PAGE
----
740.00112A European War 1939/8424
Memorandum of Conversation, by the Second Secretary of Embassy in Argentina (Gantenbein)37
Dr. Grumbach38 asked me to call at the Central Bank yesterday, which I did, and after briefly discussing another matter which was relatively unimportant (reported in the Embassy’s despatch No. 4272 of today’s date39), he led the conversation to the recent conference at Rio de Janeiro and the conversations that I had had on February 9 and 20 with Dr. Prebisch (as reported in the Embassy’s despatches No. 4116 of February 10, 1942,40 and No. 4199 of February 20, 194241), including the operations of the Banco de la Nación. (I gathered that Dr. Prebisch may have asked Dr. Grumbach to discuss these matters with the Embassy.)
As it was evident that Dr. Grumbach was seeking my comments and had nothing in particular to say himself on the subject, I took occasion to state that earlier in the day the Ambassador had informed me that he was becoming increasingly disturbed regarding reports that the Banco de la Nación was not pursuing policies consistent with those of the United States. I said that I had previously discussed these reports with Dr. Prebisch and that the Embassy earnestly felt that unless some remedy could be found for the situation that appears to exist, the authorities in Washington might deem it necessary to give consideration to the placing of the Banco de la Nación on the Proclaimed List, regrettable as this would be.[Page 459]
Dr. Grumbach said that, of course, every step should be taken to avoid this, that he inquired what our policy was with respect to the relations of banks with black-listed firms and individuals. I said that the same principles applied to banks as applied to the other concerns, viz., that if banks maintained relations with firms on the Proclaimed List, they made themselves subject to being placed on the list also. I said that it was useless to obtain commitments from such institutions as the Banco de Avellaneda that they would sever relations with black-listed firms when the latter could receive facilities at other banks, including the largest and most important bank in the country, namely, the Banco de la Nación. Thus far, I told Dr. Grumbach, the authorities in Washington had apparently been somewhat lenient in regard to banks, probably because of the far-reaching implications involved, but exigencies of the war were requiring that a more drastic policy be pursued. I said that there was no intention to interfere in any way in the internal affairs of Argentina or to “penalize” banks or other concerns having relations with black-listed firms, but that our Government felt perfectly justified in saying to its own nationals that they must refrain from maintaining relations with concerns outside of the United States if the latter concerns were giving aid to the enemy. Dr. Grumbach said that he understood our view of this, but that having just returned from a vacation of some weeks, he had not realized that the application of our policy with respect to banks had become tightened to this extent.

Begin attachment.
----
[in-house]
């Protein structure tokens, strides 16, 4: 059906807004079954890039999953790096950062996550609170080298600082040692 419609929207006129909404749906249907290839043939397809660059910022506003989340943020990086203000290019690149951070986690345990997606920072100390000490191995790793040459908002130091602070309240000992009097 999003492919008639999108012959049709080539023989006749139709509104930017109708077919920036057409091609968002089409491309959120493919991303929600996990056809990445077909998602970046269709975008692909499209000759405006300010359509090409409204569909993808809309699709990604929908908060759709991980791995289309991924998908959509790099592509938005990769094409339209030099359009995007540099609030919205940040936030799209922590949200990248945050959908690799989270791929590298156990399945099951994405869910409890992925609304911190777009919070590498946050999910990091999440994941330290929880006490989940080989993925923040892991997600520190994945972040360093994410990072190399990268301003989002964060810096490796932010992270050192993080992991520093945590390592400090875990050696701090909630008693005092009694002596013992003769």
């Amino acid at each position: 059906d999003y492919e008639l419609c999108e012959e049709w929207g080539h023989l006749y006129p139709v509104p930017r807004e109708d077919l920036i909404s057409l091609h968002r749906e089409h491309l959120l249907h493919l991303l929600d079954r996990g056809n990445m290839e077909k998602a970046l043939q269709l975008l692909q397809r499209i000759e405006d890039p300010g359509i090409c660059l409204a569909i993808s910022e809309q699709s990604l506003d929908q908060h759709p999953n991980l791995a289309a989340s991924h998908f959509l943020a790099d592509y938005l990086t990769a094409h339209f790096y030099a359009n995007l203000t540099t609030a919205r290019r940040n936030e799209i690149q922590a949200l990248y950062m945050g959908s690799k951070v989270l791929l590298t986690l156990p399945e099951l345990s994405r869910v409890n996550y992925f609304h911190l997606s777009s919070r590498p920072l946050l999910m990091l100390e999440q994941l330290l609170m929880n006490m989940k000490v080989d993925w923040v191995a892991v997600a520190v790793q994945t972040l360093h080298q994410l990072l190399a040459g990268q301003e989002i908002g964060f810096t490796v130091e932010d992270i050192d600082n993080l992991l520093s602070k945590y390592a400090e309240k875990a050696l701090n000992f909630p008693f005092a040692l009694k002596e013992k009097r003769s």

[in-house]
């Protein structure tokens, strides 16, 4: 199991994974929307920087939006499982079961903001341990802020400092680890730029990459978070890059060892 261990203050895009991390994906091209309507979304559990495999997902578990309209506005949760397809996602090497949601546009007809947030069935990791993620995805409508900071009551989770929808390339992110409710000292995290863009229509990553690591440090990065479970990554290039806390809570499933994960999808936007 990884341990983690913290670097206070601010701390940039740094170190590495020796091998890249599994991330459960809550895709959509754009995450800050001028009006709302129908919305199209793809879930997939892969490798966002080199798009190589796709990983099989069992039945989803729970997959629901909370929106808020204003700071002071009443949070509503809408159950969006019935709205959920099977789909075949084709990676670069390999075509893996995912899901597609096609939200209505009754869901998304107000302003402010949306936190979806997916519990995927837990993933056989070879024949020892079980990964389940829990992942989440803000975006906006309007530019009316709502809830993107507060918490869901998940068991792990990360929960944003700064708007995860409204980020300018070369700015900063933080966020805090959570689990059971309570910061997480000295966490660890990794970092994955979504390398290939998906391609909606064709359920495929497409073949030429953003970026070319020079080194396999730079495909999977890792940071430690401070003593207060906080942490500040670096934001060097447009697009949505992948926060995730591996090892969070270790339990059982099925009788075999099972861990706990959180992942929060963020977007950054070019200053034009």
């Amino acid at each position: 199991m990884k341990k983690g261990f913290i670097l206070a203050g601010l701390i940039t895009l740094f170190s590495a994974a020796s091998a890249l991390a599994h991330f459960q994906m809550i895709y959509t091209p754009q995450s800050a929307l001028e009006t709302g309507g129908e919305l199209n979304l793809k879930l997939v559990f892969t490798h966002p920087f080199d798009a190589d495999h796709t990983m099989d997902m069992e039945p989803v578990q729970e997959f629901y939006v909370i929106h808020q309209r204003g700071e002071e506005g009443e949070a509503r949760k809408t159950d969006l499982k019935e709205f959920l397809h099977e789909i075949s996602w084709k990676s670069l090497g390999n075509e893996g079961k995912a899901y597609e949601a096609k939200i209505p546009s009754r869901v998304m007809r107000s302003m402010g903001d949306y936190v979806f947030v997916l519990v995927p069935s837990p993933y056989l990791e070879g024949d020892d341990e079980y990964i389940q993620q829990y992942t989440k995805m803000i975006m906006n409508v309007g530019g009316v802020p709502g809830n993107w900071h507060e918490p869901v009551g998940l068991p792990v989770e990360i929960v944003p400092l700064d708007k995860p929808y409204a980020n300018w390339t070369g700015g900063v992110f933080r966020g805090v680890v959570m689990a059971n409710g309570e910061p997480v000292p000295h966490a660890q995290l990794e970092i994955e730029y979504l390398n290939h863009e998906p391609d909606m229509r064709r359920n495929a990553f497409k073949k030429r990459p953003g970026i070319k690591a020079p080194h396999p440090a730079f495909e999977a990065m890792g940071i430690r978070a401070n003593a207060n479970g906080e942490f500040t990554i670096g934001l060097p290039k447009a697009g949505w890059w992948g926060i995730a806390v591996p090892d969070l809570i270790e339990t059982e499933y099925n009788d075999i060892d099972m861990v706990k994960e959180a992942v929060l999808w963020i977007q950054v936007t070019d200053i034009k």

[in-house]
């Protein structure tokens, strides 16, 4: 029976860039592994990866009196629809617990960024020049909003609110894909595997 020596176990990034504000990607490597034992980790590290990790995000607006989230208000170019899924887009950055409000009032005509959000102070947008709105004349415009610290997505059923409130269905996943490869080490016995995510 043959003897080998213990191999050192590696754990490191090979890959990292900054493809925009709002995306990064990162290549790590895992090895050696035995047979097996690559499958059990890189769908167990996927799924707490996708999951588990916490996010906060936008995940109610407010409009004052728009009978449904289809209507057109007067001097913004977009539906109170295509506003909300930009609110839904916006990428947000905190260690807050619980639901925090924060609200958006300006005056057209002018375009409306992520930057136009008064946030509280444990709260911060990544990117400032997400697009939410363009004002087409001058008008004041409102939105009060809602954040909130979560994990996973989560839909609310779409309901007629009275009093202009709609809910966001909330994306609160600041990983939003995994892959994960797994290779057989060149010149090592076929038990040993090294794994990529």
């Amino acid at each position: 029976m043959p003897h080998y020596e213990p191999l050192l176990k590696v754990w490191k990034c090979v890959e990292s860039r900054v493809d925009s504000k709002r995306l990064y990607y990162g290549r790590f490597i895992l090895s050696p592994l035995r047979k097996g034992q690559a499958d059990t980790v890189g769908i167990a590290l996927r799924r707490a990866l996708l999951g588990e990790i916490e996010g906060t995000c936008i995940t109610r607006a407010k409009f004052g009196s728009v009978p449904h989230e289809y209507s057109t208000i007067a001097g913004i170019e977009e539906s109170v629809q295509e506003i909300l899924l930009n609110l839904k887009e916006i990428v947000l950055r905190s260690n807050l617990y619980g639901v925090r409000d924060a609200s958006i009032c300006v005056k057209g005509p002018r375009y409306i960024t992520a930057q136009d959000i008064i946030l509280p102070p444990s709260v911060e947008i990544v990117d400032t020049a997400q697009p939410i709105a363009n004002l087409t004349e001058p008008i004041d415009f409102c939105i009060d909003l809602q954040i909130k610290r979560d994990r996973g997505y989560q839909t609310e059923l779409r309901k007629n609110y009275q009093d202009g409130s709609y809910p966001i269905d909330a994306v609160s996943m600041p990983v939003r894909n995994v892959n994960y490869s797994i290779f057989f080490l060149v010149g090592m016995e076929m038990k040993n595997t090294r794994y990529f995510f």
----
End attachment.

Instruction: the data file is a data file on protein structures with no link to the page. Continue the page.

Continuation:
Referring to Resolution V of the recent conference at Rio de Janeiro, I said that, speaking off the record, I could say that Argentina’s failure to take any action during the month that had elapsed since the end of the conference had caused a distinctly unfavorable impression in the United States and that it was to be feared that unless some action were taken promptly, this impression would become even worse. After referring to the reports here day before yesterday of a critical article by Mr. Turner Catledge of the Chicago Sun, I said that I feared that unfavorable comments of that kind would become increasingly conspicuous in the United States if Argentina did not adopt measures pursuant to its commitments at the Rio de Janeiro conference. At this point, I handed Dr. Grumbach a copy of the far-reaching financial and economic decree issued by Ecuador on February 9, 1942, and said that if a country like Ecuador could adopt such measures, it should be far easier for a country with a highly-developed financial structure and machinery, such as Argentina has, to do likewise. (I handed him an additional copy which I said might be of interest to Dr. Prebisch.)
Dr. Grumbach then mentioned the political situation here as a factor, to which I replied that I was afraid that that would not serve [Page 460]to decrease the feeling of impatience in the United States, for it was felt in our country that this war had reached a point where internal politics of countries should be accorded secondary consideration.
Dr. Grumbach made no further comments, but as I left he remarked how busy he was being kept by such matters as priorities, and I gathered the impression that perhaps the Central Bank was beginning to perceive a relationship between priorities, allocations and United States purchases of Argentine products, and the position being maintained by Argentina concerning the Axis countries, and that it might be seeking to ascertain the minimum in the way of financial and economic cooperation that the United States would consider satisfactory.